DARKE COUNTY — As 2018 draws to a close, The Daily Advocate staff has selected the most memorable local stories of the year.
The decision to choose these was not simple, as so many events happened in 2018 which impacted the lives of Darke County residents, in ways both good and bad. Following, in chronological order, are the top stories of the year:
In January, four juvenile males committed an armed robbery at the Greenville Walgreens. Two of the suspects jumped over the pharmacy counter, pointed handguns at pharmacy employees and demanded drugs. A third juvenile suspect lingered at the front of the store as a lookout while a fourth juvenile acted as the getaway driver. The four were quickly apprehended in Greenville City Park. Two of the suspects, Ishmael Luster and Antwan Thompson, were tried as adults and each sentenced to six years in prison.
For a second consecutive season, the Versailles girls basketball team fell just one win short of its goal, losing 53-47 to Columbus Africentric Early College in the Ohio High School Athletic Association Division III state championship game. Versailles trailed for most of the game in March at The Ohio State University’s Schottenstein Center in Columbus but erased a double-digit deficit to take a lead in the fourth quarter. The Tigers couldn’t quite pull it out, though, as they finished as the state runner-up to the Nubians. “These girls, they’re tough cookies,” Coach Jacki Stonebraker said.
In April, the Darke County Jail was closed down after the ventilation system was contaminated with methamphetamine powder, causing several deputies and correction officers to become ill. The contamination happened when deputies were in the process of booking an inmate into the jail when they were exposed to an unknown white powder, which the Miami Valley Regional Crime Lab identified as methamphetamine. During the cleanup, inmates were temporarily housed at the Mercer County and Miami County jails. The cleanup cost was estimated at $100,000.
June saw the 1 millionth chicken dinner sold during the 67th annual Poultry Days Festival in Versailles. The winning dinner was sold to Ryan Stoneberger, an Ultimate Frisbee player from Columbus. Stoneberger purchased the dinner shortly after 5 p.m. June 9. Stoneberger, a fine arts major studying at The Ohio State University, was accompanied by his fiance, Alora Rieff. Stoneberger said it was only his second year attending Poultry Days. In addition to a $2,000 voucher for a trip to Las Vegas, Stoneberger received a handful of platinum chicken dinner tickets with no expiration, a year’s supply of Mikesell’s potato chips and a commemorative plaque from the Poultry Days Committee signifying his award.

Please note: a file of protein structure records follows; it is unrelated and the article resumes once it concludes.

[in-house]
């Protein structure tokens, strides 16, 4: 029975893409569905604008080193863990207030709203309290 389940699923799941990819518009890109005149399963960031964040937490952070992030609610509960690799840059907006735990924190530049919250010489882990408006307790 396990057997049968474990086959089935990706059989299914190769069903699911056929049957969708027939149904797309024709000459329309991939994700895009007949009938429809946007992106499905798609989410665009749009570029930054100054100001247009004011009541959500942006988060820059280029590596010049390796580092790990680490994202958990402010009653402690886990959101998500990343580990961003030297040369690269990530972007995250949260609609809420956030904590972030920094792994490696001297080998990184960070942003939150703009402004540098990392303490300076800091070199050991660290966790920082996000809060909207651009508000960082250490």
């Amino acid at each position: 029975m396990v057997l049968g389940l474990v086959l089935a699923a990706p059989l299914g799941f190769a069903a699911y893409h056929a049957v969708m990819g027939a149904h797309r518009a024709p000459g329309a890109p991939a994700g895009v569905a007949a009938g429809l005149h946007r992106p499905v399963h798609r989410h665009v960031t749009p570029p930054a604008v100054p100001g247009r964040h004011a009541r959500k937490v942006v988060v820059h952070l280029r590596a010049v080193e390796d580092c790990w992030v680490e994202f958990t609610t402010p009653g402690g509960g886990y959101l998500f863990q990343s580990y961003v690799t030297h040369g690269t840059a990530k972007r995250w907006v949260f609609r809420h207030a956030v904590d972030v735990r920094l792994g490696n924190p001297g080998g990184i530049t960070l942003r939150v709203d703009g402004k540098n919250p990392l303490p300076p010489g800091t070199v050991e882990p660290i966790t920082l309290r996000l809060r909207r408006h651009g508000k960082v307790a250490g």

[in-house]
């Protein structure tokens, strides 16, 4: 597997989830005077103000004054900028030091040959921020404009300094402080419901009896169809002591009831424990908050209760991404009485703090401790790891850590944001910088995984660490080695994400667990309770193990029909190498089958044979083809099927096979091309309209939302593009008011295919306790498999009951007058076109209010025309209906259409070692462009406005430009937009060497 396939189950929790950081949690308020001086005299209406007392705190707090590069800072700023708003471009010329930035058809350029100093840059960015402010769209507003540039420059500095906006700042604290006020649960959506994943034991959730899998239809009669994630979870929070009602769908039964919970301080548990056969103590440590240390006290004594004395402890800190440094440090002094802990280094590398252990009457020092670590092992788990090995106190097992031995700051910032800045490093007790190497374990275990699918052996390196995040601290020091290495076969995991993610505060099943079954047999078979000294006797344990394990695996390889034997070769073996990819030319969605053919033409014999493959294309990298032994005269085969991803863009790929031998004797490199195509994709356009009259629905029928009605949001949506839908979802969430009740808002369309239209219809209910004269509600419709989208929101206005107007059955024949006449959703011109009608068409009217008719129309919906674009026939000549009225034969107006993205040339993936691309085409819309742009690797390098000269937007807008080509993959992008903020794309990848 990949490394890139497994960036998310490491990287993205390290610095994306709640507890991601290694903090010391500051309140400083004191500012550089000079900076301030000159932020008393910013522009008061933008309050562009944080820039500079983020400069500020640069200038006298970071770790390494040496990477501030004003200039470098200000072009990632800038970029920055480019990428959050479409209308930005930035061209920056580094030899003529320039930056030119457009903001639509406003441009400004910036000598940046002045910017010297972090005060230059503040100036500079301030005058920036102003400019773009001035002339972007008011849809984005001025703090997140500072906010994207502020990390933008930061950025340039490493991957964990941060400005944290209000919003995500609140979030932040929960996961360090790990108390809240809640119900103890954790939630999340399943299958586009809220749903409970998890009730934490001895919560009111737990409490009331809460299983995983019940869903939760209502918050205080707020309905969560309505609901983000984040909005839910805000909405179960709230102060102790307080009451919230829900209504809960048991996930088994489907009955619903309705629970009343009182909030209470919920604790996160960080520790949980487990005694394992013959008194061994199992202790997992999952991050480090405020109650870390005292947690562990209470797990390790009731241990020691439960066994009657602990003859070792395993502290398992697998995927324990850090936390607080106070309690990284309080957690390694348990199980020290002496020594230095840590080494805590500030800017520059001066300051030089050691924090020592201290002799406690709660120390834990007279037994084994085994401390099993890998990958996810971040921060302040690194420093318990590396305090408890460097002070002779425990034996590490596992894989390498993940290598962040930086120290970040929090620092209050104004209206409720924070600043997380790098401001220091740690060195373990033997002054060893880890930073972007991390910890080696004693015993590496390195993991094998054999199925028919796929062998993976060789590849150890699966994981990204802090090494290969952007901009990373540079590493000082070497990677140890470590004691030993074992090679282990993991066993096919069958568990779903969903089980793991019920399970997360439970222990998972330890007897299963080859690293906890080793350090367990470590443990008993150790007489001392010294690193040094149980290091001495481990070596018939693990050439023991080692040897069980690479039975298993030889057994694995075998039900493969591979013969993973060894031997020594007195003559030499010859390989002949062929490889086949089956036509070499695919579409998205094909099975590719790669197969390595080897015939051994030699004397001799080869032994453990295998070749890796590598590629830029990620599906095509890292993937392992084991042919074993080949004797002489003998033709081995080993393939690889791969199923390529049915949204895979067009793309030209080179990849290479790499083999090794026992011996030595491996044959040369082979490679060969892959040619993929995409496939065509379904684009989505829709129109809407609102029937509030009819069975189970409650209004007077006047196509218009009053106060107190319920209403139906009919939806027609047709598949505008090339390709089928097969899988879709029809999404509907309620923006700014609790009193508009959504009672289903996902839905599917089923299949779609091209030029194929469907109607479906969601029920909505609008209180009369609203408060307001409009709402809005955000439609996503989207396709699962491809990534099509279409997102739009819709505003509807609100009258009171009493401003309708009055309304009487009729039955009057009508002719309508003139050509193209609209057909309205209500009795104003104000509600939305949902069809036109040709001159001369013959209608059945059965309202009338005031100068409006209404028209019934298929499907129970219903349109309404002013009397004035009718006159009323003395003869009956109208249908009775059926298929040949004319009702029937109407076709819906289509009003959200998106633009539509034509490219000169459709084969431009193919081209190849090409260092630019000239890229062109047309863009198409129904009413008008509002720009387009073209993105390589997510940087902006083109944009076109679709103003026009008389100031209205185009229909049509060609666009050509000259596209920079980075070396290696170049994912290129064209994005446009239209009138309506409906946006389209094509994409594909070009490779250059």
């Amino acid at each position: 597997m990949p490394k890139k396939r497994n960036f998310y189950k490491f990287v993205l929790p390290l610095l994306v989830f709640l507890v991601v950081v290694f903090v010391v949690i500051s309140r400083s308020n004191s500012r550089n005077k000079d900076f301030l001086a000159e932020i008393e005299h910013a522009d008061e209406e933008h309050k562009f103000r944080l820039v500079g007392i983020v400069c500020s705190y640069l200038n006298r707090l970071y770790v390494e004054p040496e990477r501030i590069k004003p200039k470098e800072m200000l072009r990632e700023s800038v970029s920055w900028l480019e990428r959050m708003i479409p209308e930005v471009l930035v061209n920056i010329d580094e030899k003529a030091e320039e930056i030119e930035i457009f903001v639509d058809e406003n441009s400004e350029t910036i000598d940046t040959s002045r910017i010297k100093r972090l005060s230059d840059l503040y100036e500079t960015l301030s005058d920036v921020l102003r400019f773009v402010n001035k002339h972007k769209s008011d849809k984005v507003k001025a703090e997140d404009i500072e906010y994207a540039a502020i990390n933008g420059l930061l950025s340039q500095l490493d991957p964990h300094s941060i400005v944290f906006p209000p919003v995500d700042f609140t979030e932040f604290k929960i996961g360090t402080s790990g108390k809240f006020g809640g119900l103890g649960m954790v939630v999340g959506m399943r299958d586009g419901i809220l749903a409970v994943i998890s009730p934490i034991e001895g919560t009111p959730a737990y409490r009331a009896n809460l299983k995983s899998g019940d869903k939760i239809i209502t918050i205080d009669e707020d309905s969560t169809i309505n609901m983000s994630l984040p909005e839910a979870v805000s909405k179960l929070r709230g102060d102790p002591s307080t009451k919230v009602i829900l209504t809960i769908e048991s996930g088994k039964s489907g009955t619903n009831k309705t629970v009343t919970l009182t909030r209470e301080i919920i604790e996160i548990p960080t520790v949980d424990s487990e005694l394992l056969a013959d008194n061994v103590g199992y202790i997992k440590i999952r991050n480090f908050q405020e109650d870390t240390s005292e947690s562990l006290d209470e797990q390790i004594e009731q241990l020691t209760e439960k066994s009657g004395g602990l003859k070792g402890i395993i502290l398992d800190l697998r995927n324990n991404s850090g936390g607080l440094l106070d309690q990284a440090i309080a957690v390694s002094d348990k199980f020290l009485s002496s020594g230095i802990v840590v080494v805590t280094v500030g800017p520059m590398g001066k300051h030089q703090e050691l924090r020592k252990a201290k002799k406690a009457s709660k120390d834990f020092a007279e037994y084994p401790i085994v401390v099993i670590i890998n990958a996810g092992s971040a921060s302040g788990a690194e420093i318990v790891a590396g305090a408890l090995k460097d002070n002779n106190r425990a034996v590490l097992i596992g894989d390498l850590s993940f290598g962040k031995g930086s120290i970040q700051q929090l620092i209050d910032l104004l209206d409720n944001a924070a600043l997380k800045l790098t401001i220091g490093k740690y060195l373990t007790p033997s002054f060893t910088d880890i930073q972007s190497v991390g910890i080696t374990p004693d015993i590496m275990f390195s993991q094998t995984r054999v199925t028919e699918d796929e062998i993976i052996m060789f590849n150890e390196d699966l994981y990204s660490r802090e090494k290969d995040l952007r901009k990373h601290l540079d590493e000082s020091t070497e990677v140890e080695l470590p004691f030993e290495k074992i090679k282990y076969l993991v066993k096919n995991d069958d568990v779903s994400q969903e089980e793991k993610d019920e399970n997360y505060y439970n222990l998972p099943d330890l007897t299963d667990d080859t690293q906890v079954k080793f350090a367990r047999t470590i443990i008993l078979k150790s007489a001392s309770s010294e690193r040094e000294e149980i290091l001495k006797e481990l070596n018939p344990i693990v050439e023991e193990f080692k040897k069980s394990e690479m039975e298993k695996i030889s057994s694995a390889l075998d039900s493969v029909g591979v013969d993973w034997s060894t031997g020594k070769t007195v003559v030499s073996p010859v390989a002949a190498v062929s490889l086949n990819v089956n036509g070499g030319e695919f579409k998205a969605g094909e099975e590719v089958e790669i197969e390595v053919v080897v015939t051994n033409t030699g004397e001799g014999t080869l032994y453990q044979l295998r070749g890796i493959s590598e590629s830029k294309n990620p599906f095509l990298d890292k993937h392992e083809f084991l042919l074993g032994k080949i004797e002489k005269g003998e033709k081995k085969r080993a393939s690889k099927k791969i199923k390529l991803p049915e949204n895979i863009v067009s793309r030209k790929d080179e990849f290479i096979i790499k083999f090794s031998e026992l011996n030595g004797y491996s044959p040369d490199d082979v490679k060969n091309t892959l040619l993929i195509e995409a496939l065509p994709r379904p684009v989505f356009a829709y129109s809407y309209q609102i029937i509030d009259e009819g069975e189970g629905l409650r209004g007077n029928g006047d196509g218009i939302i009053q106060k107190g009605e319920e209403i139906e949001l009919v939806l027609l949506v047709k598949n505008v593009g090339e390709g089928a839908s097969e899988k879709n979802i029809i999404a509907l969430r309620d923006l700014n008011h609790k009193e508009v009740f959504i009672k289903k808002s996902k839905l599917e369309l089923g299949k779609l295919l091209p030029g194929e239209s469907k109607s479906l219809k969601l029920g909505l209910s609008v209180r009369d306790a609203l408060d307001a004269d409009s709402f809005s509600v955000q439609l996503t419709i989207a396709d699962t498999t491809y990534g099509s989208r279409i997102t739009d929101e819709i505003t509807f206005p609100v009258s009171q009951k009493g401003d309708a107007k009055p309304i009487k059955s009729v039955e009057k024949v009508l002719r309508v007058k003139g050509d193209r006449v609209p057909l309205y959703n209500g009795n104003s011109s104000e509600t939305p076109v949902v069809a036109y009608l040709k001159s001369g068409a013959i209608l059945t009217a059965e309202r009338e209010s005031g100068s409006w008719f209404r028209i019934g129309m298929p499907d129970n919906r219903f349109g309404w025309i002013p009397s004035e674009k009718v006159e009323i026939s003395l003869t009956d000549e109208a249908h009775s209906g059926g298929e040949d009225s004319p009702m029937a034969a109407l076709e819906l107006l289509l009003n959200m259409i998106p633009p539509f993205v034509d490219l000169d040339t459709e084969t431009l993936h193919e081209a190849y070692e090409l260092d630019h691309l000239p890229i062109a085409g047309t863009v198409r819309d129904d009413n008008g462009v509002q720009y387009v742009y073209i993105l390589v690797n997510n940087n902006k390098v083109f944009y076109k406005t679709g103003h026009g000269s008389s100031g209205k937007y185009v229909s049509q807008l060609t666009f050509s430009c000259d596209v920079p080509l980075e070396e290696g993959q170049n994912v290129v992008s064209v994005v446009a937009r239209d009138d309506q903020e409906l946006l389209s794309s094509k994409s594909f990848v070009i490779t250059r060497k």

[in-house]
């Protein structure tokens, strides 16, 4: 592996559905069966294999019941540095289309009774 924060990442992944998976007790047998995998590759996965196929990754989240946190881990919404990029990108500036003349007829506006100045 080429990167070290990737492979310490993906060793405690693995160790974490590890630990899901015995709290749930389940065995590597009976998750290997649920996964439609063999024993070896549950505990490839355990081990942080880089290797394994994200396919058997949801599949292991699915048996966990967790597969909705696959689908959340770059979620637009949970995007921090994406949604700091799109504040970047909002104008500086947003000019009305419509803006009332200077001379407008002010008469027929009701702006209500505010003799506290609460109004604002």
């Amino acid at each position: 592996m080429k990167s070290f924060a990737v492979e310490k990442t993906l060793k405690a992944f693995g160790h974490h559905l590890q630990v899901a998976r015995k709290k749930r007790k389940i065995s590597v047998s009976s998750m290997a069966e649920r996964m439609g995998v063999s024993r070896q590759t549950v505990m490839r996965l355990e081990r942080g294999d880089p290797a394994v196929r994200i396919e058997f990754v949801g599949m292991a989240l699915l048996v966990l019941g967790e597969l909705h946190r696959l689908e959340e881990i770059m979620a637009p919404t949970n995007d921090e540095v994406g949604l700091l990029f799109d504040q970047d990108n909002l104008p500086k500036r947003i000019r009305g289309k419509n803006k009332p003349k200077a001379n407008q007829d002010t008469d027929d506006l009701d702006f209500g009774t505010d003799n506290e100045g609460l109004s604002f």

June also saw Versailles’ Joe Spitzer cross the finish line nearly eight seconds ahead of Buckeye Valley’s Zach Kreft to claim the state title in the 3,200 meter in 9 minutes 14.97 seconds at Jesse Owens Memorial Stadium in Columbus. He stayed with the front runners for most of the eight-lap race and made his move on the final few laps. “I still can’t believe it,” Spitzer said. “This is such an amazing end to my career. In my whole high school career I had that dream of getting a state title, and the last race of my career I finally did it. It’s just amazing and such an honor.”
In July, music returned to Greenville City Park as hundreds gathered to celebrate the opening of the new Marling Band Shell. Greenville City Park Board President Dale Musser welcomed spectators and dignitaries to a Darke County Chamber of Commerce ribbon-cutting ceremony to inaugurate the rebuilt structure. Musser extended his thanks to the City of Greenville, those who designed and constructed the band shell, as well as corporate and individual donors.
August saw the Darke County Fair, and with it, controversy. Mikayla Setser of Greenville and Amanda Mote of Union City both contend their artworks were removed from display without cause. Setser’s work is a color photo of a friend’s baby daughter. It was displayed at the Fair’s Fine Arts Building, was awarded a first-place ribbon but then removed from view. Mote’s artwork, pastels and drawings, originally were hung but then removed from display before judging. All three of her works feature subtle nudity. Both women described themselves as perplexed and disappointed by the move. Setser said the Fine Arts Director Nancy Foureman told her the photo was removed because it was considered “child pornography.” The Darke County Fair Board voted to accept the resignation of Foureman at its monthly meeting in September.
While kids wrapped up trick or treating at Greenville’s downtown Halloween festivities in October, a three-alarm fire laid claim to the Swine Barn at the Darke County Fairgrounds. At approximately 9:15 p.m., emergency personnel from Greenville City Fire Department, Greenville Township Rescue and officers from the Greenville City Police Department were dispatched to the Darke County Fairgrounds in reference to a fully involved structure fire at the Swine Barn. Greenville City Fire immediately called for a second alarm and eventually a third alarm with the need of additional ladder companies from Piqua and Burkettsville fire departments. Arriving units found the Swine Barn fully engulfed in flames and quickly worked to knock down and control the blaze.